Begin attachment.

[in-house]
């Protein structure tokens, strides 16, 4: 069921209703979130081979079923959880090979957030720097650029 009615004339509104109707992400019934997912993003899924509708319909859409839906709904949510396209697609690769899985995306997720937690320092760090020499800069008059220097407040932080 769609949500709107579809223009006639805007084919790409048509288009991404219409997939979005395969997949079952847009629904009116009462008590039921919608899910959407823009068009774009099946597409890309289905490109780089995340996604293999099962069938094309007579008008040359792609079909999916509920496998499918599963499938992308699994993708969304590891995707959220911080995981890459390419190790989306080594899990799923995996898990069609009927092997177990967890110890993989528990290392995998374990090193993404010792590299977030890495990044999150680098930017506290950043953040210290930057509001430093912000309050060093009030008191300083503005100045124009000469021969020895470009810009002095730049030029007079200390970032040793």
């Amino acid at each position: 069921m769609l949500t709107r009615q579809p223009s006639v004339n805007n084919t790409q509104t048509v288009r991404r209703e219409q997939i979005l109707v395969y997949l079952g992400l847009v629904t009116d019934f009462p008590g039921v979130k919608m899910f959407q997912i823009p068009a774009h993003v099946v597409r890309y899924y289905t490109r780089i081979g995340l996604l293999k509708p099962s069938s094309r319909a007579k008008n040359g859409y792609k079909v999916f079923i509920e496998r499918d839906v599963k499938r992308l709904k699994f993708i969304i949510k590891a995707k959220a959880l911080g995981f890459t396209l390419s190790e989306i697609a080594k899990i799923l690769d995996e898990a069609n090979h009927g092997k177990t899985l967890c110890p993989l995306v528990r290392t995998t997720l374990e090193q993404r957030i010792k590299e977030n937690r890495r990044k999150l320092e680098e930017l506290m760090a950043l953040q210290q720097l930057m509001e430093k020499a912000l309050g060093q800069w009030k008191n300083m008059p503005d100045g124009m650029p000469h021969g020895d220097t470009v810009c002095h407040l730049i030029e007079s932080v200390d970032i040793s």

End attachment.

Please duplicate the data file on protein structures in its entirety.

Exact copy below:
[in-house]
């Protein structure tokens, strides 16, 4: 069921209703979130081979079923959880090979957030720097650029 009615004339509104109707992400019934997912993003899924509708319909859409839906709904949510396209697609690769899985995306997720937690320092760090020499800069008059220097407040932080 769609949500709107579809223009006639805007084919790409048509288009991404219409997939979005395969997949079952847009629904009116009462008590039921919608899910959407823009068009774009099946597409890309289905490109780089995340996604293999099962069938094309007579008008040359792609079909999916509920496998499918599963499938992308699994993708969304590891995707959220911080995981890459390419190790989306080594899990799923995996898990069609009927092997177990967890110890993989528990290392995998374990090193993404010792590299977030890495990044999150680098930017506290950043953040210290930057509001430093912000309050060093009030008191300083503005100045124009000469021969020895470009810009002095730049030029007079200390970032040793």
């Amino acid at each position: 069921m769609l949500t709107r009615q579809p223009s006639v004339n805007n084919t790409q509104t048509v288009r991404r209703e219409q997939i979005l109707v395969y997949l079952g992400l847009v629904t009116d019934f009462p008590g039921v979130k919608m899910f959407q997912i823009p068009a774009h993003v099946v597409r890309y899924y289905t490109r780089i081979g995340l996604l293999k509708p099962s069938s094309r319909a007579k008008n040359g859409y792609k079909v999916f079923i509920e496998r499918d839906v599963k499938r992308l709904k699994f993708i969304i949510k590891a995707k959220a959880l911080g995981f890459t396209l390419s190790e989306i697609a080594k899990i799923l690769d995996e898990a069609n090979h009927g092997k177990t899985l967890c110890p993989l995306v528990r290392t995998t997720l374990e090193q993404r957030i010792k590299e977030n937690r890495r990044k999150l320092e680098e930017l506290m760090a950043l953040q210290q720097l930057m509001e430093k020499a912000l309050g060093q800069w009030k008191n300083m008059p503005d100045g124009m650029p000469h021969g020895d220097t470009v810009c002095h407040l730049i030029e007079s932080v200390d970032i040793s």